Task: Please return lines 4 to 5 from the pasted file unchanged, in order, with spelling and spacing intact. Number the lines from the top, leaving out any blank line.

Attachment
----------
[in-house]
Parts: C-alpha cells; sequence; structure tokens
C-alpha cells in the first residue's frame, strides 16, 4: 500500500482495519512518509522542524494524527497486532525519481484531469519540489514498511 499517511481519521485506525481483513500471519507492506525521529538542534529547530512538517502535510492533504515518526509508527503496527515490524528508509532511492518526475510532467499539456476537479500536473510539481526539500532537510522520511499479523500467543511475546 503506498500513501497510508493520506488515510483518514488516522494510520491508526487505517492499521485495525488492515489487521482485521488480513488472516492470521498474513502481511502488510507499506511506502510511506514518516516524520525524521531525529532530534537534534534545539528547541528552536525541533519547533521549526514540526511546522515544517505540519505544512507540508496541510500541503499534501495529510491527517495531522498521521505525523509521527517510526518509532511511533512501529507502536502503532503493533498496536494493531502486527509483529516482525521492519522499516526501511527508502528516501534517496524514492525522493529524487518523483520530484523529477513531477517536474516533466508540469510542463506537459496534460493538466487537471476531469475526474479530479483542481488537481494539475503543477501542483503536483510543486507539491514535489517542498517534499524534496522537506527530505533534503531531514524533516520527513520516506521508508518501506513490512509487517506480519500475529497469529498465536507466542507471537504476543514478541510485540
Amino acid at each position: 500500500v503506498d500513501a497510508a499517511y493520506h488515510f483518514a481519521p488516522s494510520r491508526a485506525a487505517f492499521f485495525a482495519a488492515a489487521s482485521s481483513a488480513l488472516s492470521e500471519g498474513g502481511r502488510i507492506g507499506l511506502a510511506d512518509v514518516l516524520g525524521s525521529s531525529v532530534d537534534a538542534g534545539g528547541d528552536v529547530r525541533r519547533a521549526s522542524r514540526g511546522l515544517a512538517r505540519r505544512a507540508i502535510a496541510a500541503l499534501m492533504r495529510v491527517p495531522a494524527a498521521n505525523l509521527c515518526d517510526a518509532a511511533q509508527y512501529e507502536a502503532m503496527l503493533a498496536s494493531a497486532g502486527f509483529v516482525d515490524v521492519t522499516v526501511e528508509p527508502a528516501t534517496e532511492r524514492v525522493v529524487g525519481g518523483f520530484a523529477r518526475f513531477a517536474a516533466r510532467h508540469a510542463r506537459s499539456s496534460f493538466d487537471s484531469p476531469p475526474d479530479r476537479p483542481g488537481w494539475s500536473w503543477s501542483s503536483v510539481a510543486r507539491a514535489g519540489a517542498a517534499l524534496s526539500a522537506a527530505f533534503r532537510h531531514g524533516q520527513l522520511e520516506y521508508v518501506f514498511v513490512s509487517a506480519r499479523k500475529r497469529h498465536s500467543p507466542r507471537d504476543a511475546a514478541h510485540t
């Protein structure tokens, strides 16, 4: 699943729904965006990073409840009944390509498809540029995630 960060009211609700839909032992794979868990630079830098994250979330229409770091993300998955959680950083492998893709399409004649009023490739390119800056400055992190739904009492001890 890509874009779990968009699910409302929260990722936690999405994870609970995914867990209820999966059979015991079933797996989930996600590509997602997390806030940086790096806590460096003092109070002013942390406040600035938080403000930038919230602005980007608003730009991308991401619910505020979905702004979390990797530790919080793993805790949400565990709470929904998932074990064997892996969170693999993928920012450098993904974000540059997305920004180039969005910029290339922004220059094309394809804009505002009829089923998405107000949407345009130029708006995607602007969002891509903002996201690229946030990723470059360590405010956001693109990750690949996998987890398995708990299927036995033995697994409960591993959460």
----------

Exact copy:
Amino acid at each position: 500500500v503506498d500513501a497510508a499517511y493520506h488515510f483518514a481519521p488516522s494510520r491508526a485506525a487505517f492499521f485495525a482495519a488492515a489487521s482485521s481483513a488480513l488472516s492470521e500471519g498474513g502481511r502488510i507492506g507499506l511506502a510511506d512518509v514518516l516524520g525524521s525521529s531525529v532530534d537534534a538542534g534545539g528547541d528552536v529547530r525541533r519547533a521549526s522542524r514540526g511546522l515544517a512538517r505540519r505544512a507540508i502535510a496541510a500541503l499534501m492533504r495529510v491527517p495531522a494524527a498521521n505525523l509521527c515518526d517510526a518509532a511511533q509508527y512501529e507502536a502503532m503496527l503493533a498496536s494493531a497486532g502486527f509483529v516482525d515490524v521492519t522499516v526501511e528508509p527508502a528516501t534517496e532511492r524514492v525522493v529524487g525519481g518523483f520530484a523529477r518526475f513531477a517536474a516533466r510532467h508540469a510542463r506537459s499539456s496534460f493538466d487537471s484531469p476531469p475526474d479530479r476537479p483542481g488537481w494539475s500536473w503543477s501542483s503536483v510539481a510543486r507539491a514535489g519540489a517542498a517534499l524534496s526539500a522537506a527530505f533534503r532537510h531531514g524533516q520527513l522520511e520516506y521508508v518501506f514498511v513490512s509487517a506480519r499479523k500475529r497469529h498465536s500467543p507466542r507471537d504476543a511475546a514478541h510485540t
């Protein structure tokens, strides 16, 4: 699943729904965006990073409840009944390509498809540029995630 960060009211609700839909032992794979868990630079830098994250979330229409770091993300998955959680950083492998893709399409004649009023490739390119800056400055992190739904009492001890 890509874009779990968009699910409302929260990722936690999405994870609970995914867990209820999966059979015991079933797996989930996600590509997602997390806030940086790096806590460096003092109070002013942390406040600035938080403000930038919230602005980007608003730009991308991401619910505020979905702004979390990797530790919080793993805790949400565990709470929904998932074990064997892996969170693999993928920012450098993904974000540059997305920004180039969005910029290339922004220059094309394809804009505002009829089923998405107000949407345009130029708006995607602007969002891509903002996201690229946030990723470059360590405010956001693109990750690949996998987890398995708990299927036995033995697994409960591993959460």